as good as Python itself, and accordingly it beats Jython by quite
a margin.
The reason I ask is I think it is important to have a "popular"
well-supported Open Source language to compete with the big players.
PHP seems to have some momentum in popularity, but I much prefer
Python as a language. Python has much to offer over Java, VB, etc...
Maybe the best chance it has is to ride on the coat-tails of .NET
(Python.NET) and the JVM (Jython). Interested to hear your comments.


PHP has a considerable mindshare as "the language" to write
a certain class of web application. Beyond that, Perl is, I think,
the dominant scripting language, but it suffers from a perception
that it doesn't scale, and it isn't maintainable unless the development
team is very disciplined in adhering to a sane subset.

I think the next 10 years are going to see a huge shift in the
languages and tools we use regularly.

John Roth
Jul 18 '05 #3

P: n/a
"John Roth" <ne********@jhrothjr.com> wrote:
recently some of the industry gurus have been questioning whether the
additional complexity of static typing and other Java complexities is
paying its weight as compared to Python, especially when used in a
TDD type development environment.
Yeah, tell me about it. I've been playing around with some JSP stuff
lately. Here's a method I wrote:

protected void doLogin (HttpServletRequest request,
HttpServletResponse response)
throws ServletException
{
String name = (String) request.getParameter ("name");
String password = (String) request.getParameter ("password");
Connection connection = getDbConnection (request);

try {
LoginModel model = new LoginModel (connection);
boolean loginIsValid = model.validate (name, password);

if (loginIsValid) {
makeMainPage (request);
forward (request, response, "/main.jsp");
} else {
forward (request, response, "/badLogin.jsp");
}
}
catch (SQLException exception) {
throw new ServletException (exception);
}
catch (IOException exception) {
throw new ServletException (exception);
}
}

It's just filled with extraneous crap that's only there to make the java
complier happy and has nothing to do with the logic of my application.
The type declarations and casts are just the beginning. The interface
I'm inheriting from requires that the only exception I throw be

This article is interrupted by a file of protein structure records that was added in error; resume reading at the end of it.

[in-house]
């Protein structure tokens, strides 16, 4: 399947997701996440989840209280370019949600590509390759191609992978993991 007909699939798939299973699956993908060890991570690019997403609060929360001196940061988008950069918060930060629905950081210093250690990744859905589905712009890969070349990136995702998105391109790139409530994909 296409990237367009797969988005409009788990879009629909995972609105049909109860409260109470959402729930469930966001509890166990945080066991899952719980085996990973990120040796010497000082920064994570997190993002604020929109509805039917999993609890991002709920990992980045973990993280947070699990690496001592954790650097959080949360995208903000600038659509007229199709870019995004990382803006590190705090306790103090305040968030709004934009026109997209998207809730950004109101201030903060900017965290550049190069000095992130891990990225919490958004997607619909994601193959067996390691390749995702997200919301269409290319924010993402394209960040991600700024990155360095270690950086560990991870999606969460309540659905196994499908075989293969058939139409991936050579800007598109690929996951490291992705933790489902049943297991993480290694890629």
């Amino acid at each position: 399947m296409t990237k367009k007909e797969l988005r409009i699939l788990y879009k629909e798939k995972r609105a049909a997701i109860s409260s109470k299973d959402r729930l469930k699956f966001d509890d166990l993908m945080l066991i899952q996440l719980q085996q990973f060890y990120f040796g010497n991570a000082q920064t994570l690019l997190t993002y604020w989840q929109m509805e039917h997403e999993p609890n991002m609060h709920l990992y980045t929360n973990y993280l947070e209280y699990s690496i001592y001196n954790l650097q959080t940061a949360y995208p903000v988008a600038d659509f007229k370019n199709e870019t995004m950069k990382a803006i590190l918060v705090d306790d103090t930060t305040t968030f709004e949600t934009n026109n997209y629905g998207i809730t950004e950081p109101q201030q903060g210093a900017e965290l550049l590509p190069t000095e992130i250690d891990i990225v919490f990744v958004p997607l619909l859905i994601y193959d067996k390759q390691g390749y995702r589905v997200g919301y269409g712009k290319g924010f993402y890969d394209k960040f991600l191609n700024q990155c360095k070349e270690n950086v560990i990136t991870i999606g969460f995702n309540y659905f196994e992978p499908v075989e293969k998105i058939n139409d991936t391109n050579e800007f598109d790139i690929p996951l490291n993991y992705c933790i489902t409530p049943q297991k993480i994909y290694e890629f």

ServletException, so I need to catch all the others are re-throw.
Here's what the same logic would look like in Python, as a mechanical
transliteration:

def doLogin (request, response):
name = request.getParameter ("name");
password = request.getParameter ("password");
connection = getDbConnection (request);

model = LoginModel (connection);
loginIsValid = model.validate (name, password);

if loginIsValid:
makeMainPage (request);
forward (request, response, "/main.jsp");
else:
forward (request, response, "/badLogin.jsp");

13 lines of code instead of the original 26! This 2:1 ratio seems to be
pretty typical in my experience. It's not that I'm cramming more
application logic onto each line in the Python version, it's that I'm
getting rid of the fluff that takes up lines without adding anything
useful.

The end result is that it's harder to write, and the effort that goes
into making the compiler happy is that much less effort that I can put
into making sure I really understand how my application should be
designed, and testing it. It's a seeing the forest for the trees kind
of issue.

I think it's also a lot easier to read and understand the Python
version. Pretty much every line maps directly to the application logic,
with very little overhead.

Found on the web (http://www-users.cs.york.ac.uk/~susan/joke/foot.htm)...
How to Shoot Yourself In the Foot
[....]
Java
You locate the Gun class, but discover that the Bullet class is abstract, so
you extend it and write the missing part of the implementation. Then you
implement the ShootAble interface for your foot, and recompile the Foot
class. The interface lets the bullet call the doDamage method on the Foot,
so the Foot can damage itself in the most effective way. Now you run the
program, and call the doShoot method on the instance of the Gun class. First
the Gun creates an instance of Bullet, which calls the doFire method on the
Gun. The Gun calls the hit(Bullet) method on the Foot, and the instance of
Bullet is passed to the Foot. But this causes an IllegalHitByBullet
exception to be thrown, and you die.


They don't have one for Python, but I expect it would be something like
this:

You create a Foot object and call its shoot() method. The bullet makes
a hole in your foot, but by that time you've gotten dragged into a huge
flamewar about the relative merits of spaces vs. tabs for indentation
and barely notice the pain.
Jul 18 '05 #4

P: n/a
Roy Smith <ro*@panix.com> wrote in news:roy-094613.21022405042004
@reader1.panix.com:
http://www-users.cs.york.ac.uk/~susan/joke/foot.htm They don't have one for Python, but I expect it would be something like
this:
I think the most common solution is:

How to Shoot Yourself In the Foot


Python
you discover that Guido used his time machine to shoot you in the foot
years ago

Jul 18 '05 #5

P: n/a
Roy Smith wrote:
They don't have one for Python, but I expect it would be something like
this:

You create a Foot object and call its shoot() method. The bullet makes